This handbook is written for secondary school teachers (ISCED 2 & 3), and it aims to help you to organise drama- and theatre-based workshops on Gender-Based Violence in your classroom, either physically or with the use of online tools. The lockdown imposed in many countries because of the COVID-19 pandemic in 2020-21 has provenly increased Gender-Based Violence all over Europe, so addressing the problem in classrooms has even more importance in these years.

Our consortium believes that drama- and theatre-based activities has a significant impact on attitudes, emotions and ways of thinking of the students, and can change patterns of pre-conceptions or passive negligence. Based on our experience, pupils really enjoy working with methods based on fiction and stories. With such techniques, you will be able to convey your teaching goals and discuss sensitive issues in a way that pupils won’t even recognize they are learning.

The handbook is divided in 7 chapters.

The first chapter (introduction) introduces you to the Antigone project and explains the structure of this handbook.

The second chapter focuses on what Gender-Based Violence is. The chapter starts with an introduction to the most important theoretical basics and the key concepts, followed by a specific focus on Gender-Based Violence during crises, such as the COVID-19 lockdown was. Besides the lockdowns of 2020-21, this part focuses on other crises such as the refugee crisis was in the past years. The chapter ends with an overview of the current challenges in the Antigone consortium partner countries.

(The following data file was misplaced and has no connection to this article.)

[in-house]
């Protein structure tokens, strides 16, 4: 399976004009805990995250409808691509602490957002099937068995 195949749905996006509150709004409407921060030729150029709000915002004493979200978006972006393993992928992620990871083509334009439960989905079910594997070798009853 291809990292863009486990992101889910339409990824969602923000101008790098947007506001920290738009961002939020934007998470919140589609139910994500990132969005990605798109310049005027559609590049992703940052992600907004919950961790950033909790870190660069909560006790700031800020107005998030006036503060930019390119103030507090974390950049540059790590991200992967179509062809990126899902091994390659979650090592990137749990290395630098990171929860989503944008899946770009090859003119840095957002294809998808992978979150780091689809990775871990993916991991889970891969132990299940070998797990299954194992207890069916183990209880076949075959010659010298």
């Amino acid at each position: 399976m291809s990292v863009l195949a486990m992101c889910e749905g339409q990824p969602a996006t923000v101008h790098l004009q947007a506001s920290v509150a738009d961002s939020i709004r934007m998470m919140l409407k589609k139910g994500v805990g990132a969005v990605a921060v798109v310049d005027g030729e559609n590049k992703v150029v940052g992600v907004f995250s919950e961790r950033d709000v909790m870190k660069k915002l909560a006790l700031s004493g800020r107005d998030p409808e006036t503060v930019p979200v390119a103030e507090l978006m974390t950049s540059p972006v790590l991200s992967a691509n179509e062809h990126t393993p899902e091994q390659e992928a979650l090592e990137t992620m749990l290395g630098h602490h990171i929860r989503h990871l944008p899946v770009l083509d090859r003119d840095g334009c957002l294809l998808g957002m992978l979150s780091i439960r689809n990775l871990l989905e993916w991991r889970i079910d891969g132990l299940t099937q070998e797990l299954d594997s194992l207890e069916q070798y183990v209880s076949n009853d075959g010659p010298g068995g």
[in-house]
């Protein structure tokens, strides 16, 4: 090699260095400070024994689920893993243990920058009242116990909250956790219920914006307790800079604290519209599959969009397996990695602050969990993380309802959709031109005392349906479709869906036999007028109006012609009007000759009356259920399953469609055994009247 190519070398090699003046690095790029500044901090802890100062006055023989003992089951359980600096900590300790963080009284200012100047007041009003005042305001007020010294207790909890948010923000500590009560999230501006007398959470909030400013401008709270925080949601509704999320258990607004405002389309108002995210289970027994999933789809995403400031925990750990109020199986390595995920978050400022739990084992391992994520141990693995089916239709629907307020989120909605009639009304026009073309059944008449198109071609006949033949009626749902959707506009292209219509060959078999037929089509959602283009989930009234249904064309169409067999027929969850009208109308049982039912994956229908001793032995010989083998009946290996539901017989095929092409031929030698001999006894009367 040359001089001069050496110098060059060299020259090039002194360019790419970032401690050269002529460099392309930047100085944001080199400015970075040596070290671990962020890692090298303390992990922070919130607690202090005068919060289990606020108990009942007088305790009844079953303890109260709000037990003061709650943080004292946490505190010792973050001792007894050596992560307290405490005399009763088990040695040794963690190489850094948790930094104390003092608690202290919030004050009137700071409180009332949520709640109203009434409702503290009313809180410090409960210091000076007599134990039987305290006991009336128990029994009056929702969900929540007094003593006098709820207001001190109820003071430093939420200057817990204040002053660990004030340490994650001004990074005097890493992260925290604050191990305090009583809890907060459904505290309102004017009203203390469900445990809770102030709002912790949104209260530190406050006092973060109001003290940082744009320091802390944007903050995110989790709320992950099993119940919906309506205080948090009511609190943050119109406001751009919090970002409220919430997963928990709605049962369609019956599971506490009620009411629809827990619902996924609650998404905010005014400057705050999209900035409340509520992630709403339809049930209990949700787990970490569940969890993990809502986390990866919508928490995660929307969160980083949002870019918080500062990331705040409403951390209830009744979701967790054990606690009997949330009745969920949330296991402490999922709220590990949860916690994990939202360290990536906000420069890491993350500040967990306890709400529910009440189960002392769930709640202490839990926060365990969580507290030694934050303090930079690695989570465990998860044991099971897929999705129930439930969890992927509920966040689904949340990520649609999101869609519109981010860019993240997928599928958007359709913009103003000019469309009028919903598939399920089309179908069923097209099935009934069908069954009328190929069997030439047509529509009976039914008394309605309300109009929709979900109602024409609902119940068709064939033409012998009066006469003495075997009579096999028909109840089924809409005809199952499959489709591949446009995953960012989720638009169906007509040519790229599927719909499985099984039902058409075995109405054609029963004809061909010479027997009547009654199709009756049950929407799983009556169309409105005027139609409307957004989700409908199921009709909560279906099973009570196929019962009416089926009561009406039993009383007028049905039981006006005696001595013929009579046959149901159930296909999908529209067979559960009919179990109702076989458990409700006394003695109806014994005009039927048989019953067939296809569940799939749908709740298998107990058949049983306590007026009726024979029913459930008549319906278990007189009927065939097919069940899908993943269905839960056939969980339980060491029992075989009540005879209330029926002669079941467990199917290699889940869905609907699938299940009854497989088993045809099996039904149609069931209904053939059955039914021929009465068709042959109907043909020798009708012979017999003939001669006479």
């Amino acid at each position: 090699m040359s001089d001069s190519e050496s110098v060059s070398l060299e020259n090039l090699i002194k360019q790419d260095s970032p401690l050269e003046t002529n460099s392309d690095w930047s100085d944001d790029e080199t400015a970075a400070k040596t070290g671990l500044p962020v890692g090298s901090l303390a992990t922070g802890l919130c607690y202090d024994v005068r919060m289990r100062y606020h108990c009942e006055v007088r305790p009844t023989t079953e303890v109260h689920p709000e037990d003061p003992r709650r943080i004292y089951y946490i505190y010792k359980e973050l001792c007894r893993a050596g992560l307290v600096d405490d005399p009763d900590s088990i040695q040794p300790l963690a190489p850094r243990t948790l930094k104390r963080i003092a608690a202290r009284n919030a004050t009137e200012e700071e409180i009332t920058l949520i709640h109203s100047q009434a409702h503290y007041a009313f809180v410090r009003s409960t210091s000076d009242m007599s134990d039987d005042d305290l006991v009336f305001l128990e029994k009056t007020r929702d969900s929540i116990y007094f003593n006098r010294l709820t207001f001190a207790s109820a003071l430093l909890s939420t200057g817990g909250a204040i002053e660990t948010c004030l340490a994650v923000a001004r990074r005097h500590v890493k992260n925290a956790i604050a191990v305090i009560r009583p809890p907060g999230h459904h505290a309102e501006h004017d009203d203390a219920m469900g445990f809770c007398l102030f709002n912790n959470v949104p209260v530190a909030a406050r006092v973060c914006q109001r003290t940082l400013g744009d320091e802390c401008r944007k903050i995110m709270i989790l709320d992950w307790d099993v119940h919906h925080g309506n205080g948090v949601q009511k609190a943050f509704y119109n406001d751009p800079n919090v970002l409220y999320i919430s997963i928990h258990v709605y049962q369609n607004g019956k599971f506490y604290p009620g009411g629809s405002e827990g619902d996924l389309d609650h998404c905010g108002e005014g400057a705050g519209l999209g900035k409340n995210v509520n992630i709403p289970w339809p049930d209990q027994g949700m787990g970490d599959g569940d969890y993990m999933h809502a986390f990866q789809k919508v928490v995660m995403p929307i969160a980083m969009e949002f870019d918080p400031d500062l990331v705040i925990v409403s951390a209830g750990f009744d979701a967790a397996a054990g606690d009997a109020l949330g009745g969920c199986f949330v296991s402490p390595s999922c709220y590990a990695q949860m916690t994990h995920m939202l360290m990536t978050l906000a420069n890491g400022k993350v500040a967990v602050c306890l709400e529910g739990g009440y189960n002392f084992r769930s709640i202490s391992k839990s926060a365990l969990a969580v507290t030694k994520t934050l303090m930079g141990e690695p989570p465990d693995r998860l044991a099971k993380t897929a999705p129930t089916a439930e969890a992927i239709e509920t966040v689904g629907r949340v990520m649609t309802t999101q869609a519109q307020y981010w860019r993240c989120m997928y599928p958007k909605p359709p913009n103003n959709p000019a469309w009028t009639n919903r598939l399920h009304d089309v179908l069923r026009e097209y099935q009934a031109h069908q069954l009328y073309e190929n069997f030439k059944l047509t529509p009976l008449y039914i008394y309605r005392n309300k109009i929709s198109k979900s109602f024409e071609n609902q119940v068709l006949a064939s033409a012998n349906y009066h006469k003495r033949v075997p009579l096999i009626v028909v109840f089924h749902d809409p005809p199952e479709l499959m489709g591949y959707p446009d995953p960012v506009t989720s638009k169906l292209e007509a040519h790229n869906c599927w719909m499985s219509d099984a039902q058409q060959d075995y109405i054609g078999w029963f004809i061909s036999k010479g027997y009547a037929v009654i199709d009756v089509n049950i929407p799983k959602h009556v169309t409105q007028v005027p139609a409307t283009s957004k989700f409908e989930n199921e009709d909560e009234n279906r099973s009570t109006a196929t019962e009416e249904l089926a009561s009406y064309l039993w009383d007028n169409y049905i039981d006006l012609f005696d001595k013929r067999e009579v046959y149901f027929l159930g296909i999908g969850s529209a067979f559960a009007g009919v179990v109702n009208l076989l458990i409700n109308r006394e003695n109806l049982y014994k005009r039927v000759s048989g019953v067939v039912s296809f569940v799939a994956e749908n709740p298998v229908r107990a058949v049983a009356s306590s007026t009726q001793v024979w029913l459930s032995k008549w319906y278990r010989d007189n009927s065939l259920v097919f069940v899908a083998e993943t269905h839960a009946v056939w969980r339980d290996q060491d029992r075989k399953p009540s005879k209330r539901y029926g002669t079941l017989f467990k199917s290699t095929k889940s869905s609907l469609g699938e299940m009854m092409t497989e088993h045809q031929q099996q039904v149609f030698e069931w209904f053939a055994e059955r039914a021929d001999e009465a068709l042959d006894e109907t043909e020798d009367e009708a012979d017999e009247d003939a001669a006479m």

The third chapter attempts to introduce you to the theory and methodology of applied drama. The chapter starts with a short introduction to the theory and the key concepts, followed by an introduction to the basics of the methodology: explaining how you can start conducting dramatic activities in your classroom. Furthermore, you will find tips and resources about facilitation, handling difficult situations and challenges in the classroom and working interactively in an online platform, Zoom.

The fourth chapter is the core of the handbook, since it presents you 45- or 90-minutes-long lesson plans, that a single teacher can implement independently. You will find easier and more advanced plans, as well as some plans specifically planned for Zoom. Each lesson plan builds up of an explorative (usually dramatic) part and an informative and/or discussion part. Lesson plans are presented thematically, so you will be able to choose a plan which fits the specific aspect of Gender-Based Violence you intend to discuss.

The fifth chapter Connecting the lessons and the educational context starts with a segment tailored to local needs in each country: an exploration of where these lessons can be applied within the school institution/ curriculum.  The rest of the chapter list different examples of best practices outside formal education setting (so e.g. a forum theatre performance created at an immigrant centre; a theatre performance created by teenagers in an afterschool cultural school; a street theatre project of an NGO etc.).

The sixth chapter is partially adjusted to the specific countries, and it summarizes useful resources regarding the signs of Gender-Based Violence, what you can do as a teacher, as a victim or as someone who identifies Gender-Based Violence, who can help (e.g. helplines, organizations), and  where to read more about the topic.

Finally, chapter 7. list the key references used in this handbook.

You can download the handbook here.